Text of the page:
Heads of Terms

The main terms of the deal are usually laid out in a framework document, called a Heads of Agreement, otherwise known as a Heads of Terms. They are often made “subject to contract”, meaning that neither party is bound by its terms, except for any confidentiality provisions or any ‘exclusivity period’ that a seller might offer you. While it’s meant to be an outline, it will still include quite a lot of detail such as price, premises, intellectual property, warranties and indemnities, earn-outs, conditions for completion and more.

Due Diligence Questionnaire

Due diligence is the process of investigating the business you’re buying to unearth any hidden problems and ensure the details about the business provided by the seller are accurate. It’s especially important for share purchases because by default, you’ll be taking on all company liabilities whether you know about them or not.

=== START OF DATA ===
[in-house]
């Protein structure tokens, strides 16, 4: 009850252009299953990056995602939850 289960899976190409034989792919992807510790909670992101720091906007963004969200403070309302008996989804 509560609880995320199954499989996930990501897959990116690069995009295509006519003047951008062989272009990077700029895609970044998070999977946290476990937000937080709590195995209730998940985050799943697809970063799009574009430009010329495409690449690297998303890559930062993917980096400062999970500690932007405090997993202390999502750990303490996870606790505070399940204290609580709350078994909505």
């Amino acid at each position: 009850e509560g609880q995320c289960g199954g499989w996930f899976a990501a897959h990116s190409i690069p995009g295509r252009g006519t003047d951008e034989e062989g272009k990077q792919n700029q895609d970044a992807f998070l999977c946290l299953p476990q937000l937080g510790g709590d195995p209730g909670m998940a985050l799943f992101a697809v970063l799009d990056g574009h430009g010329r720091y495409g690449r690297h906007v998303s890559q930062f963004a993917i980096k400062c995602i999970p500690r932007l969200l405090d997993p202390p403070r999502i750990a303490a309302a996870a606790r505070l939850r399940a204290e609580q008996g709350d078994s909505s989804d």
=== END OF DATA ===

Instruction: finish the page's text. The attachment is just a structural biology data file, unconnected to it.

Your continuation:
At this point, your advisors (solicitor, accountant etc.) should already be on board to advise what to ask for (via a ‘due diligence questionnaire’) and to examine the information that comes back. Your lawyer will then use the responses when drafting your asset or share purchase agreement and craft specific clauses to address any issues uncovered during due diligence. You can also use it as a tool for negotiation (e.g. if you find out something which could materially affect the purchase price).